I will just say it. Sun Trust Park is kind of ugly.

    Gatsby… the kid is smooth though.

    Great recap!

  3. 3
    Rob Cope Says:

    Big point by blazon: no passed balls or wild pitches. We might have won Dickey’s last start without them.

  4. 4
    krussell Says:

    The ball that BP hit might still be going

  5. 5
    Edward Says:

    Inciarte
    Swanson
    Freeman
    Markakis
    Phillips
    Garcia
    Flowers
    Peterson
    Colon

    Looks like Snitker’s playing for the sweep. I wonder how many of Big Sexy’s fastballs the Padres can square up today.

  6. 6
    Dan Says:

    Sun Trust Park is kind of ugly.

    Which ballparks built in the 21st century look good?

  7. 7
    Edward Says:

    Petco, PNC, and AT&T for sure. I like Target Field and the new Busch Stadium. And Marlins Park is kind of charmingly hideous.

  8. 8
    Edward Says:

    That’s one fastball the Padres have squared up.

  9. 9
    Dan Says:

    I thought AT&T Park too, but it was built in 1997-1999, and its first game was in April 2000, which wouldn’t be the 21st century.

    If you really want to get nitpicky, PNC and Petco parks broke ground in 1999 and 2000, respectively.

  10. 10
    Nick Says:

    @6

    If you’re putting Marlins Park above SunTrust Park on any sort of scale of aesthetics, I’ll just assume you go through life wearing eye-gougingly tacky blazers every time you leave the house.

  11. 11
    Edward Says:

    @8, Thank you for the invitation, but I do not want to get nitpicky.

    @9, I didn’t say a word about SunTrust. I don’t have an opinion yet. But I like the Marlins Park better than either of the new stadiums in New York, and better than the one in Cincinnati, and much better than the one in Washington.

  12. 12
    krussell Says:

    It looks pretty much exactly like Turner Field on TV. Nothing remarkable about it, good or bad. I’m assuming it’s a lot more impressive in person.

  13. 13
    sdp Says:

    I don’t think there’s anything objectively ugly about SunTrust. It’s pretty much up there with every new stadium of the last decade, save maybe new Yankee Stadium.

  14. 14
    sdp Says:

    Ender!

  15. 15
    timo Says:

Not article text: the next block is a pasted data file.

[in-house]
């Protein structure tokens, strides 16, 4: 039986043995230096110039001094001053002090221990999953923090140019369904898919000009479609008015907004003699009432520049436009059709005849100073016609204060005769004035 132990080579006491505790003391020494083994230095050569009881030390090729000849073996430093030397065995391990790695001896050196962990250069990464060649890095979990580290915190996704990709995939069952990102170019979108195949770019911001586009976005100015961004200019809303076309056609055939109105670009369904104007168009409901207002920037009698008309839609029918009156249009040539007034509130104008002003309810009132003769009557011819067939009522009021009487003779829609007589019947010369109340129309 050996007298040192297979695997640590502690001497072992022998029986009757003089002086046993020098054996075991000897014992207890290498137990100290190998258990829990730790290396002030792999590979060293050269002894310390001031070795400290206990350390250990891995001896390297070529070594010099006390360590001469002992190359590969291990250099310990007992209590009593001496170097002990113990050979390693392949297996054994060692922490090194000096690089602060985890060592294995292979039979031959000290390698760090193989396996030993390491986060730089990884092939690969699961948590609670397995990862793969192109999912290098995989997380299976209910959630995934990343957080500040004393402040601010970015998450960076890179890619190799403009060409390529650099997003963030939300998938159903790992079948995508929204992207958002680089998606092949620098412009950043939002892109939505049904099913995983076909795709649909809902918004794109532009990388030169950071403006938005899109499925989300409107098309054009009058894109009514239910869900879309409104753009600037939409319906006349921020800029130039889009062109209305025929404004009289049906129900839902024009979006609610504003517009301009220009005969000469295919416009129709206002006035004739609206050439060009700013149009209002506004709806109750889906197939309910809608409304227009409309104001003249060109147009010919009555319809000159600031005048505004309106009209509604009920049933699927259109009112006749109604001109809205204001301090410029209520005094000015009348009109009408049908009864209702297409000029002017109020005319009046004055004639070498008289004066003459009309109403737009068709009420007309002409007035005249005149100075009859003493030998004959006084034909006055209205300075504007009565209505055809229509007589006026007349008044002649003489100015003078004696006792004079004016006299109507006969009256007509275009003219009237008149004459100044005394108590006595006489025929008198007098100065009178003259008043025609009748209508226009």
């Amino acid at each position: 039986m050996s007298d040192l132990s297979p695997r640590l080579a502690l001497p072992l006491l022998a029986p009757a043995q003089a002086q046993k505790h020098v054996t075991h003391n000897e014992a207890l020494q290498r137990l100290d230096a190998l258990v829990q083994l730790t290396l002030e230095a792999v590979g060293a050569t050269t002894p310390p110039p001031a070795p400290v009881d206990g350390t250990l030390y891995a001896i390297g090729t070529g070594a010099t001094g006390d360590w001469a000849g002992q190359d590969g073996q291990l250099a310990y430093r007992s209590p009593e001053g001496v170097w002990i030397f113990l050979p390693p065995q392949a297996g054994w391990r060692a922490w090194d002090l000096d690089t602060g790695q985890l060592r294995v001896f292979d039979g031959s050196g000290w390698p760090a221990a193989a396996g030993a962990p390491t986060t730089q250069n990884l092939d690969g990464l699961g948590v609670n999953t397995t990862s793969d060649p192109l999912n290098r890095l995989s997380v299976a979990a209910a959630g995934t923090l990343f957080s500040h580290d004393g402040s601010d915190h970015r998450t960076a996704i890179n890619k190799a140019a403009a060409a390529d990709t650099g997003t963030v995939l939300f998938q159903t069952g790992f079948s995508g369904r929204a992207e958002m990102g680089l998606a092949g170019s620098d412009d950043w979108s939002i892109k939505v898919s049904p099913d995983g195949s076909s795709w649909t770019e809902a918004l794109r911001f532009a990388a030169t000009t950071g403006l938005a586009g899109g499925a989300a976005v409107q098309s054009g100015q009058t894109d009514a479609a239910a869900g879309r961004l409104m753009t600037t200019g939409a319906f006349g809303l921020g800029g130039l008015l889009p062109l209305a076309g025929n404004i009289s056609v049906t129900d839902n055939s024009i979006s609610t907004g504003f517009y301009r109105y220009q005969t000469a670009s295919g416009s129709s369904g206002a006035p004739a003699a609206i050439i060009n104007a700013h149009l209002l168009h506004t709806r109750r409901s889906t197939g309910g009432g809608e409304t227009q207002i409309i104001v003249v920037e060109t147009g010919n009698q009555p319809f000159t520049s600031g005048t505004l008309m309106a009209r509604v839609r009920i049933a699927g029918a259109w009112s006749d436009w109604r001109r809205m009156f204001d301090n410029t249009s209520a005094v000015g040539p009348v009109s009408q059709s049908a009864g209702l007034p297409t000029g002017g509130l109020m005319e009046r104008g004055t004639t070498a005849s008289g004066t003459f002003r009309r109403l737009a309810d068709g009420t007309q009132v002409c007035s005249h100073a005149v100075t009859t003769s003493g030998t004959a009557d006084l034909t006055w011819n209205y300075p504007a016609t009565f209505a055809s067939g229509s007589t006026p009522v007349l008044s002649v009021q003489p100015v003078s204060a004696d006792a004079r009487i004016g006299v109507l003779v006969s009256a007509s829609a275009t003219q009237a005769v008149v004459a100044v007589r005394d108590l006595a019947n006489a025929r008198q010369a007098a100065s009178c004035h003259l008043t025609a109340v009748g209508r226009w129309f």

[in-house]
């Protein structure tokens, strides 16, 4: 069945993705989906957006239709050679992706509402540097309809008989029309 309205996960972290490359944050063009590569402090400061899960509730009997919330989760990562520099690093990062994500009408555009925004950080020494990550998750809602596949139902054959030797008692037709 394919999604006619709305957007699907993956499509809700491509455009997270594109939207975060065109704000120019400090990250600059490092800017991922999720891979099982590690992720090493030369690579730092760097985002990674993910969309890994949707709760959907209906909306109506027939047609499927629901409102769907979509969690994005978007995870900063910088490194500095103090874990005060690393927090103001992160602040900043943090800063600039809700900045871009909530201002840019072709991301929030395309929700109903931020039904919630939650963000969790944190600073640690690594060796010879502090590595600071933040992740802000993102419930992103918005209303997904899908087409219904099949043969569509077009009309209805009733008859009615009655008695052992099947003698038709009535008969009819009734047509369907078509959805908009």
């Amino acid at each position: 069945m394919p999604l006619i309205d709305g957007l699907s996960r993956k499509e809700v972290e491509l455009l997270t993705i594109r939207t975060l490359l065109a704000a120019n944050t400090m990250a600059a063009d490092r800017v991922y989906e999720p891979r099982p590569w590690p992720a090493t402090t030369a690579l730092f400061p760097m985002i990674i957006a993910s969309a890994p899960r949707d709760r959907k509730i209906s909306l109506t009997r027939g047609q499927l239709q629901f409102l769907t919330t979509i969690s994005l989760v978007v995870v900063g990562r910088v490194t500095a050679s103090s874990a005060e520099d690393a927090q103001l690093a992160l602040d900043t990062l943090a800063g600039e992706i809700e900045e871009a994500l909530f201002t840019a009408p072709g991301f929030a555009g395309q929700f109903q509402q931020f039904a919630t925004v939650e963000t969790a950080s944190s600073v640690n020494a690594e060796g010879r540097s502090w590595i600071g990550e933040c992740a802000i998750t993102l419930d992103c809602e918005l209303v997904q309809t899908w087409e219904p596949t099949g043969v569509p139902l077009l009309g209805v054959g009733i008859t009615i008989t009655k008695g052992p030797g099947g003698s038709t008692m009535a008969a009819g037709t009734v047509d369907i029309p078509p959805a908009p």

This Braves team has been fun to watch. Ugly or not, the Braves seem to enjoy pitching and hitting there.

  16. 16
    JohnWDB Says:

    Bethancourt is so versatile

    How many players are equally good at hitting, fielding, and pitching? Exactly same level of goodness in all three facets.

  17. 17
    Rob Cope Says:

    I spoke way too soon and couldn’t have been more wrong about Ender. His game with Babe Ruth power is the peak of a hot streak and shouldn’t be considered when evaluating him, but he has become a key staple in their rebuild plans. I had originally thought that a guy that got Rule-5’ed by the legendary Phillies and the “Plan B” from the supposed Pollock trade talks, who quickly got injured and then slumped was going to be another placeholder during the rebuild, but he is a “winning” (I know some hate that term) baseball player who will be on a World Series-winning team at some point in his career. His very social and kind demeanor to me probably has influenced my perception of him, but he just brings so much to the table. The stats are the stats, including his overall fielding and hitting numbers, but there are just the little things that make him an exciting player. The most throws 90+ mph from the outfield last year, the efficient routes he takes, the fact that he rarely misses a home run rob or diving catch, low strike out totals, and reasonable BABIP means that he’s a very technically proficient, extremely solid player despite clearly being a less than elite athlete. Don’t get me wrong; he’s fast and athletic, but I get the sense that he does the more with his physical skills than others. And then his infectious attitude, personality, passion and enthusiasm just makes him an extremely fun player to watch. You could apply all of the things I just said to Dansby Swanson, and that tells you the kind of fanfare he should have.

    Alright, I’m done with my Ender love.

  18. 18
    Rob Cope Says:

    Glad we could pile on the end of the Padres’ pitching staff. They’re terrible, and we picked the perfect team to open up the ballpark against. Really should have beat the heck out of these guys.

  19. 19
    sdp Says:

    If Ender could turn the corner to become a 12-16 HR guy, that would be huge.

  20. 20
    JohnWDB Says:

    The Padres have two starting pitchers that couldn’t stay in our rotation while we were tanking–Cahill and Chacin. That’s pretty awful.

  21. 21
    Dan Says:

    Win tomorrow, and this team is actually .500. I thought they’d be sub-.500 all year.

  22. 22
    John R. Says:

    Seems like everyone in our lineup is hitting save for Dansby and Garcia.

  23. 23
    Rusty S. Says:

    Recapped.